by Garth Cilliers

Drone Warfare

The Lethal American Presidency

Barack Obama
Obama main.jpg
Unmanned aerial vehicles (UAVs), used in drone warfare, have over the last three years, become the weapon of choice for the Obama Administration in the global war against terror. Unlike traditional pilots, who physically fly into the combat zone, drone operators, or pilots, as they prefer to be called, kill at the touch of a button. 


Astounding, might be the appropriate way to describe the first thought that springs to mind when reading that the Pentagon is considering awarding a Distinguished Warfare Medal to these drone operators. Medals are to be awarded to drone pilots wearing the same green flight suits as fighter pilots, even though they never get in a plane. Their operating stations look like dashboards in a cockpit while they sit safely ensconced in a bunker or air-conditioned war room, launching bombs by stealth on human beings thousands of kilometres away.

As human rights lawyer, Jennifer Robinson, so aptly observes, “this PlayStation warfare is only risk-free for operators of these remote-controlled killers.” To describe a victim of a drone strike as “bug splat” (since viewing the body through a grainy-green video image gives the sense of an insect being crushed) is according to Robinson, “deliberately employed as a psychological tactic to dehumanise targets so operatives overcome their inhibition to kill; and so the public remains apathetic and unmoved to act.”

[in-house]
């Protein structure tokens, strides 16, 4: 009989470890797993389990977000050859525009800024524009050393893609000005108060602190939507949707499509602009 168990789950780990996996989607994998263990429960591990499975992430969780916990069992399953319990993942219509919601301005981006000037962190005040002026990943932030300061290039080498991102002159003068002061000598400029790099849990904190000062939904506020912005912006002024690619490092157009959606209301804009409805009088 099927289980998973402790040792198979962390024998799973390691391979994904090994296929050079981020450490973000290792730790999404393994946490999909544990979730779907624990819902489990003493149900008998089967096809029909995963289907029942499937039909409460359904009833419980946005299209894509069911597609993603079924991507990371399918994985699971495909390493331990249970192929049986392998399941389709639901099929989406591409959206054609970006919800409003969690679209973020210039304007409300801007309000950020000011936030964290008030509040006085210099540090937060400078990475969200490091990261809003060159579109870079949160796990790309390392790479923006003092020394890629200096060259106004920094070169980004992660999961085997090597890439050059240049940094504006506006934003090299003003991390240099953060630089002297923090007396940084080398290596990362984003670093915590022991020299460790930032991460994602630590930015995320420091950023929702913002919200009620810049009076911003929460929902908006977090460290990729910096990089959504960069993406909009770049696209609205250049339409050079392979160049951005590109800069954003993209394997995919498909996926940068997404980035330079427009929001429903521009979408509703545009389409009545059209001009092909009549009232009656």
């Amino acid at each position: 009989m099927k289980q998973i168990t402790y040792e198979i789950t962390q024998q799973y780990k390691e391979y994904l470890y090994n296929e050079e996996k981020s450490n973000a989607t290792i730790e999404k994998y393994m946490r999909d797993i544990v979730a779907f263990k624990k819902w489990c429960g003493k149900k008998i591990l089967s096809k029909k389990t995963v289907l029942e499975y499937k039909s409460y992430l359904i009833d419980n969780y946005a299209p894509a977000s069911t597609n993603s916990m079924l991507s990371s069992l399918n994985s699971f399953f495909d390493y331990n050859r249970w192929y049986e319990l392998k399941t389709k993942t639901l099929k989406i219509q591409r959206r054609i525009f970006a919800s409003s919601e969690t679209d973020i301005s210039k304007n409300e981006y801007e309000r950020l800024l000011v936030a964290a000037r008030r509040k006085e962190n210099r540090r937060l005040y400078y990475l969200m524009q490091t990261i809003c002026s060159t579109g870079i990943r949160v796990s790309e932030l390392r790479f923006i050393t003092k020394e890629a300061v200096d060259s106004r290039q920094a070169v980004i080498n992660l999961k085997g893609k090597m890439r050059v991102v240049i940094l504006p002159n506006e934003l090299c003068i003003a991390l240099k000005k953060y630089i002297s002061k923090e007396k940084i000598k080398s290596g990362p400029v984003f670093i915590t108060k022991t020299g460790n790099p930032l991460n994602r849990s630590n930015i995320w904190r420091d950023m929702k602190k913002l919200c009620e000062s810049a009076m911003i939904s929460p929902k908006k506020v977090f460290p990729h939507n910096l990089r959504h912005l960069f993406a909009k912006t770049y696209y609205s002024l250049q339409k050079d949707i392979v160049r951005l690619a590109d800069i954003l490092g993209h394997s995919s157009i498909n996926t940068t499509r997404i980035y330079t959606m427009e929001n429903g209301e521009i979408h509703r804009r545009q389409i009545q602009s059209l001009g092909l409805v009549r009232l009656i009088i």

One of the most striking anomalies of the Obama presidency is its preference for using drones despite all the many ethical, moral and legal questions it raises.
Originally used for surveillance, drones soon transformed into lethal weapons.  Reaper and Predator drones are indiscriminately causing death and destruction in many places in the unrelenting “search and destroy” action against those whose names appear on the White House-sanctioned kill list because they are under suspicion of wanting to do the US harm. 
Lethal presidency
First employed by the Bush administration, the use of drones against identified targets increased rapidly and dramatically under president Obama. Since taking office, Obama has unleashed five times more drone strikes than Bush authorised during his second term in the White House.
Obama has transformed drone attacks from a rarely used tactic that killed dozens each year to an onslaught that has killed thousands in Pakistan, Afghanistan, Iraq, Yemen, Somalia and Libya.
The preference for UAVs has earned the Obama administration the unflattering title of the “Lethal Presidency” and even less flattering he is also referred to as “Bush on steroids” – ironically while being accused by his Republican opponents as being soft on terror.
In January 2009, when Barack Obama took office and signed presidential executive orders that banned harsh interrogations, closed the CIA's "black sites" and called for the closing of the detention centre at Guantánamo Bay, drones were killing innocent people in Pakistan. Newspaper reports suggested that none of the senior members of Al Qaeda that were the real targets were killed.